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NCJ Number: 201623 Find in a Library
Title: Characteristics of Homeless Admissions to Substance Abuse Treatment: 2000
Corporate Author: RTI International
United States of America

Substance Abuse and Mental Health Services Admin (SAMHSA)
US Dept of Health and Human Services
United States of Americ

Synectics for Management Decisions, Inc.
United States of America
Date Published: August 8, 2003
Page Count: 3
Sponsoring Agency: NCJRS Photocopy Services
Rockville, MD 20849-6000
RTI International
Research Triangle Park, NC 27709
Substance Abuse and Mental Health Services Admin (SAMHSA)
Rockville, MD 20857
Synectics for Management Decisions, Inc.
Arlington, VA 22209
Sale Source: NCJRS Photocopy Services
Box 6000
Rockville, MD 20849-6000
United States of America

Substance Abuse and Mental Health Services Admin (SAMHSA)
US Dept of Health and Human Services
1 Choke Cherry Road
Rockville, MD 20857
United States of America
Document: PDF
Type: Research (Applied/Empirical)
Format: Document
Language: English
Country: United States of America
Annotation: This report discusses the characteristics of homeless admissions to substance abuse treatment for the year 2000.
Abstract: In 2000, more than 120,000 admissions to substance abuse treatment facilities were homeless at the time of admission. These admissions comprised 10 percent of the admissions for whom living arrangements were recorded. This proportion has remained consistent since 1997. Admissions to treatment facilities are tracked in the Treatment Episode Data Set (TEDS), an annual compilation of data on the demographic characteristics and substance abuse problems of those admitted for substance abuse treatment. Only data on admissions for the 41 States with a response rate of 75 percent or higher on this data element in 2000 were used for this report. Demographic characteristics of the homeless admissions include: 1) the average for homeless admissions was 38 compared to 33 for non-homeless; 2) the proportion of homeless admissions over 45 was 23 percent compared to 15 percent for the non-homeless; 3) 76 percent of the homeless admissions were male; 4) homeless admissions were more likely to be veterans (10 percent vs. 6 percent) than the non-homeless; and 5) homeless admissions were 53 percent White and 30 percent Black compared to non-homeless who were 59 percent White and 24 percent Black. Characteristics of primary substance of abuse for homeless admissions included the following: 1) alcohol was the primary substance of abuse for 51 percent compared to 47 percent for non-homeless; 2) homeless admissions were more likely to be admitted for smoked cocaine abuse (17 percent vs. 10 percent) but less likely for marijuana abuse (5 percent vs. 17 percent); and 3) large differences existed in the distribution of primary substance of abuse by race/ethnicity among the homeless admissions. In addition, 23 percent of homeless admissions reported co-occurring disorders (the co-occurrence of a substance abuse problem and a psychiatric disorder) compared to 20 percent of non-homeless admissions. Other characteristics of homeless admissions included data on source of referral, treatment setting, and prior treatment. 3 figures and 2 tables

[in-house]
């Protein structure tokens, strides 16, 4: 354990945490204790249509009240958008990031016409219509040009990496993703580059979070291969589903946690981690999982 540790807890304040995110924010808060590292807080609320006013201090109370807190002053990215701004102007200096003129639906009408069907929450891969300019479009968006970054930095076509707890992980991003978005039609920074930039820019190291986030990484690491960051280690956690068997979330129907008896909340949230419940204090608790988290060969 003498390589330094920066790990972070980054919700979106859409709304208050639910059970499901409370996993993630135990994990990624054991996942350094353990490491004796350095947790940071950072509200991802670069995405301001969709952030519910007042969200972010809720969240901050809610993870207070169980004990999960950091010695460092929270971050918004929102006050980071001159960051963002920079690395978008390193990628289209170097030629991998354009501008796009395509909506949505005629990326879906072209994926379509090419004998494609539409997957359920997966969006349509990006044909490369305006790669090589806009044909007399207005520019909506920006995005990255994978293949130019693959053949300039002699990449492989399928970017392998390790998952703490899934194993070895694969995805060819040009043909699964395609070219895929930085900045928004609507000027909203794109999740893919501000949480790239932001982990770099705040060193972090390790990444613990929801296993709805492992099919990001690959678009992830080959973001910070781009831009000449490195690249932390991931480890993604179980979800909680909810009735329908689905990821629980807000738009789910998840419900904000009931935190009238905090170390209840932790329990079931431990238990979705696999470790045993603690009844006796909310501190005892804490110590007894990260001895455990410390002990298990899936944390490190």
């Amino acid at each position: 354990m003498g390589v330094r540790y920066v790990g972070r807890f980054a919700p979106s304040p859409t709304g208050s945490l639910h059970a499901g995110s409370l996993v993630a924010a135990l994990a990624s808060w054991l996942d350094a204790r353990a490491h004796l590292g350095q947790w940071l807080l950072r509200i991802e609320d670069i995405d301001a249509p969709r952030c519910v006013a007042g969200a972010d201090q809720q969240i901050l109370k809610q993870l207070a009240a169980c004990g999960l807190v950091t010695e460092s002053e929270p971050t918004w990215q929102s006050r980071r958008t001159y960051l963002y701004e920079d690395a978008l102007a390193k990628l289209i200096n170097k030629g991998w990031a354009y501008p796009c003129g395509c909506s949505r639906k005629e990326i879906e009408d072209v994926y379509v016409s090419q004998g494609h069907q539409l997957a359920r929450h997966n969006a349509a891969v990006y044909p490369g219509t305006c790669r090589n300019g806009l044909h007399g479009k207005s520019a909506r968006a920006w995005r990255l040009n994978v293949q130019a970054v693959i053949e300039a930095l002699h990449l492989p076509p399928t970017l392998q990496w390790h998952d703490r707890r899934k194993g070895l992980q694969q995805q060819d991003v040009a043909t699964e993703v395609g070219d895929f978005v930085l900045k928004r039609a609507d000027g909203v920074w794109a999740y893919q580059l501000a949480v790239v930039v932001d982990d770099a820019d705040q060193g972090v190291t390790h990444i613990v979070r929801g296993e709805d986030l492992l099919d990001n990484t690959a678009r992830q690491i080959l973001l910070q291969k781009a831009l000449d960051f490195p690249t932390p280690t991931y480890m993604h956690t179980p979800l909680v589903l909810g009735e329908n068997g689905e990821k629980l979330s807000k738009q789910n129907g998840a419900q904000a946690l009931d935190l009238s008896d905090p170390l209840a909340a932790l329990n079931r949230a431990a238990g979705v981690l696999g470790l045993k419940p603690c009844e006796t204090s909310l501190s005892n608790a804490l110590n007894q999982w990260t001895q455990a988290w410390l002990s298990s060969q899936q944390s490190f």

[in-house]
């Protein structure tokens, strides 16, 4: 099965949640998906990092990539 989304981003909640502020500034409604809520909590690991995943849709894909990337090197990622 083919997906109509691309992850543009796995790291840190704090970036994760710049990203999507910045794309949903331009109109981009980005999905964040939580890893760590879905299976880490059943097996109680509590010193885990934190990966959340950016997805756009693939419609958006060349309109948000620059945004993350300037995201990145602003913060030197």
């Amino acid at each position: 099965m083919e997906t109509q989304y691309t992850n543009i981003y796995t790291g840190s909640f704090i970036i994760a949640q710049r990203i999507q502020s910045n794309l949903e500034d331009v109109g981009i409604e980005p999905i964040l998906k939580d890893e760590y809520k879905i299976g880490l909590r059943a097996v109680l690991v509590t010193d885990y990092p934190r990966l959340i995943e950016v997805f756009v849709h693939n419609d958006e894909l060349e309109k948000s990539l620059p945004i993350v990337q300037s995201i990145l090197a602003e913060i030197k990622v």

Main Term(s): Drug abuse; Drug treatment programs
Index Term(s): Alcoholism treatment programs; Drug treatment; Involuntary treatment; Voluntary treatment
Note: The DASIS Report, August 8, 2003.
To cite this abstract, use the following link:
http://www.ncjrs.gov/App/publications/abstract.aspx?ID=201623

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